In the case of Mr. Stephen Minch and the Department of Communications, Energy and Natural Resources (CEI/13/0006), I found that an economic report entitled “Analysis of options for potential State intervention in the roll out of next-generation broadband” did not, of itself, contain environmental information. I also considered whether this report contained analyses or assumptions used in the framework of a measure likely to affect the environment (the National Broadband Plan in this case). I considered that the link between the National Broadband Plan and any effect on the environment was too remote. I therefore found that the Department was justified in refusing to provide access to the report.

Mr Minch appealed my decision to the High Court. In a judgment delivered on 16 February 2016, the High Court applied the Supreme Court judgment in NAMA v Commissioner for Environmental Information [2013] IEHC 86 in adopting a purposive interpretation of the AIE Regulations. The Court held that “analyses and assumptions used within the framework” of a measure included information of a type which was “capable of informing” a decision-maker. The Court held that information “used within the framework of a measure” is not limited to information which was available at the time a particular report was written. The Court found that the remoteness test applied in my original decision was incorrect, as it was too narrow.

In particular, the Court held that the remoteness test applied did not take into account measures, programmes, or policies which were likely to affect the environment. The Court indicated that the matter should be remitted to my Office for a new decision.

I have appealed from certain parts of this judgment to the Court of Appeal, and the matter is listed for hearing on 16 June 2017.

Issues arising in 2016

Increased number of appeals made to the OCEI

It has been the experience of the OCEI that AIE appeals are often more complex and resource-intensive than FOI appeals. In recent years, appeals to my Office have been subject to delays due to a lack of available resources, and a significant backlog of appeals developed. To address this problem, I made a successful budget submission in 2014 to the Department of Public Expenditure and Reform seeking additional staff to meet the operational needs of the OCEI. Following an open recruitment process, two Investigators were appointed in June 2015 to work specifically on OCEI appeals.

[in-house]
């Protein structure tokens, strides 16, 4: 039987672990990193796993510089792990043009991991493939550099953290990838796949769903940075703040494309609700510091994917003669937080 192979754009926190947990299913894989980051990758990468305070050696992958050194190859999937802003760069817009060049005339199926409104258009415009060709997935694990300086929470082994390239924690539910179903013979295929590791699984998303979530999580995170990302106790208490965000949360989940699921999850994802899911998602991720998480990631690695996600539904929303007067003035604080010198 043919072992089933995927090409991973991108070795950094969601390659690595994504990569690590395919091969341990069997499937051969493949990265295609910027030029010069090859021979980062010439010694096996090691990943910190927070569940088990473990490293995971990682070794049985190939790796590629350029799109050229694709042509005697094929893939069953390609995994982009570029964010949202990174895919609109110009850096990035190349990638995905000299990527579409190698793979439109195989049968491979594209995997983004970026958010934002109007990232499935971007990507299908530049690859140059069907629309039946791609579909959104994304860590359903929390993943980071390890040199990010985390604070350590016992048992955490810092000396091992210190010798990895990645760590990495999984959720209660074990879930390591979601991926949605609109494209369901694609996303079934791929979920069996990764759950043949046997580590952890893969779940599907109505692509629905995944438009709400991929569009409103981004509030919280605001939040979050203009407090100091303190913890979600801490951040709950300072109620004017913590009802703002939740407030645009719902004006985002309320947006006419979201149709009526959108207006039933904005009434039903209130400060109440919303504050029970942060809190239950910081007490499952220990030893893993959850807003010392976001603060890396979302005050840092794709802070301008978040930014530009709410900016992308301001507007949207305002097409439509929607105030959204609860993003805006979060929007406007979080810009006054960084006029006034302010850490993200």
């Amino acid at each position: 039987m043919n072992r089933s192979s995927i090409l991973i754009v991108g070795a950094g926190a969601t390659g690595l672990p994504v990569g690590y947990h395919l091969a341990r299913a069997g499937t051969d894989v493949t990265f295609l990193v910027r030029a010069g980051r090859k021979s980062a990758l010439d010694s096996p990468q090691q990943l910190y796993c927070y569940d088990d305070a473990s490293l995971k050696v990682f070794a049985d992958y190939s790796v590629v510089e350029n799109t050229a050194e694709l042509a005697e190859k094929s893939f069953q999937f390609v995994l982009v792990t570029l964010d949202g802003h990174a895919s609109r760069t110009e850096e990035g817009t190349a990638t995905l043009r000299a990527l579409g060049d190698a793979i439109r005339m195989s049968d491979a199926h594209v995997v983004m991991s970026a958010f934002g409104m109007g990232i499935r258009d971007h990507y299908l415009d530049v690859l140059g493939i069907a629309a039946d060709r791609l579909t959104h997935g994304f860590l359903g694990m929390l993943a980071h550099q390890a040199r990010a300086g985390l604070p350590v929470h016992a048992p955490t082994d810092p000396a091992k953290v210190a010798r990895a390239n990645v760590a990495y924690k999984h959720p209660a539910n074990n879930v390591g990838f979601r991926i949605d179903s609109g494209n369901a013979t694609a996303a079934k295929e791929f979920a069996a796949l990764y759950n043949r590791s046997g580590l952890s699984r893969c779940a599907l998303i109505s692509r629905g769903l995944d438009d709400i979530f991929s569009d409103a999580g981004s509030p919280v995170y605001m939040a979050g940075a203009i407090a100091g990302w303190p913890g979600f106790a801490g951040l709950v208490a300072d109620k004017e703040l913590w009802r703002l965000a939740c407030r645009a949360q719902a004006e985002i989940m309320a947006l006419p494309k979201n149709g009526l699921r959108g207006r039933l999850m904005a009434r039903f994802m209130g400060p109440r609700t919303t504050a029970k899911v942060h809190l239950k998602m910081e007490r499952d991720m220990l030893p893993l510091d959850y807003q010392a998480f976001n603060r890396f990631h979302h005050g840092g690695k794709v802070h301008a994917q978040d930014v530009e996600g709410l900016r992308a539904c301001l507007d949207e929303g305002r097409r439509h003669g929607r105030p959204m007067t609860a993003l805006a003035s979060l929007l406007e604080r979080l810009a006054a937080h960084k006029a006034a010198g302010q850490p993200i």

The expanded staffing of my Office has facilitated a marked increase in the number of appeals processed on an annual basis. In 2016, I made 27 formal decisions on appeals (more than the four previous years combined). However, despite this progress, the backlog of cases awaiting investigation increased throughout 2016.

AIE Appeals received 2012 - 2016

It is now clear that since 2014 there has been an unprecedented surge in the number of AIE requests made to Irish public authorities. According to statistics available on the website of the Department of Housing, Planning, Community and Local Government, 374 AIE requests were made to Irish public authorities in 2013. By 2015, this number had increased to 658 AIE requests. While I welcome greater public awareness of the right of access to environmental information, this two-fold increase in requests for environmental information has had a corresponding effect on the number of appeals to my Office, which has increased by 280% since 2014.

As a result of this greatly increased level of demand there is now a clear shortfall in OCEI capacity to process appeals. In particular, substantial delays arise between acceptance of appeals and the availability of an OCEI Investigator. To address this, I have commenced recruitment of additional staff to ensure that I can carry out my statutory functions effectively.

Engagement with the Department of Communications, Climate Action and Environment

In October 2016, the Senior Investigator in my Office participated in an AIE Advisory Group organised by the Department of Communications, Climate Action and Environment. This group included external stakeholders and non-governmental organisations and focussed on potential improvements and reforms of national law on access to environmental information.

In October the Department also ran an AIE training event for public authority staff. An Investigator in my Office made a presentation on OCEI appeal decisions and drew attention to online resources. As in recent years, the training provided clear and useful information to public authority staff on the AIE Regulations, and I would like to thank the Department for its continued work in this regard.

I look forward to further engagement with the Department in 2017 on the publication of revised guidelines on access to information on the environment, and on other issues of mutual concern.

Communication to the Aarhus Convention Compliance Committee (ACCC/C/2016/141)